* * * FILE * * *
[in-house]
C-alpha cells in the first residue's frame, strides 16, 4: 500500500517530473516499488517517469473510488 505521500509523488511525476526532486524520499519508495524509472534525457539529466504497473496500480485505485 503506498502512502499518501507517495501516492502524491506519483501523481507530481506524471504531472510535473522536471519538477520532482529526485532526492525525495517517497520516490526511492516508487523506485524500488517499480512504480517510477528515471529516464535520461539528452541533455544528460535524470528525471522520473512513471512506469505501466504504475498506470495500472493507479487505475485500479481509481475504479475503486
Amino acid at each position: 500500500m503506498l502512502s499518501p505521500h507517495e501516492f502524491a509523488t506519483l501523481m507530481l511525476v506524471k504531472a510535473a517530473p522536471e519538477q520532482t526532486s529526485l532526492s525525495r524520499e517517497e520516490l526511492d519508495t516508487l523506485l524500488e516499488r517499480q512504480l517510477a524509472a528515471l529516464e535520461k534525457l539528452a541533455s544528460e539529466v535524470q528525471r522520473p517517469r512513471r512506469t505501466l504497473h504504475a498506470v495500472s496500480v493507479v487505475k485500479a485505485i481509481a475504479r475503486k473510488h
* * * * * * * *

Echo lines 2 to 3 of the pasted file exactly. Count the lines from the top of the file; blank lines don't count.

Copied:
C-alpha cells in the first residue's frame, strides 16, 4: 500500500517530473516499488517517469473510488 505521500509523488511525476526532486524520499519508495524509472534525457539529466504497473496500480485505485 503506498502512502499518501507517495501516492502524491506519483501523481507530481506524471504531472510535473522536471519538477520532482529526485532526492525525495517517497520516490526511492516508487523506485524500488517499480512504480517510477528515471529516464535520461539528452541533455544528460535524470528525471522520473512513471512506469505501466504504475498506470495500472493507479487505475485500479481509481475504479475503486
Amino acid at each position: 500500500m503506498l502512502s499518501p505521500h507517495e501516492f502524491a509523488t506519483l501523481m507530481l511525476v506524471k504531472a510535473a517530473p522536471e519538477q520532482t526532486s529526485l532526492s525525495r524520499e517517497e520516490l526511492d519508495t516508487l523506485l524500488e516499488r517499480q512504480l517510477a524509472a528515471l529516464e535520461k534525457l539528452a541533455s544528460e539529466v535524470q528525471r522520473p517517469r512513471r512506469t505501466l504497473h504504475a498506470v495500472s496500480v493507479v487505475k485500479a485505485i481509481a475504479r475503486k473510488h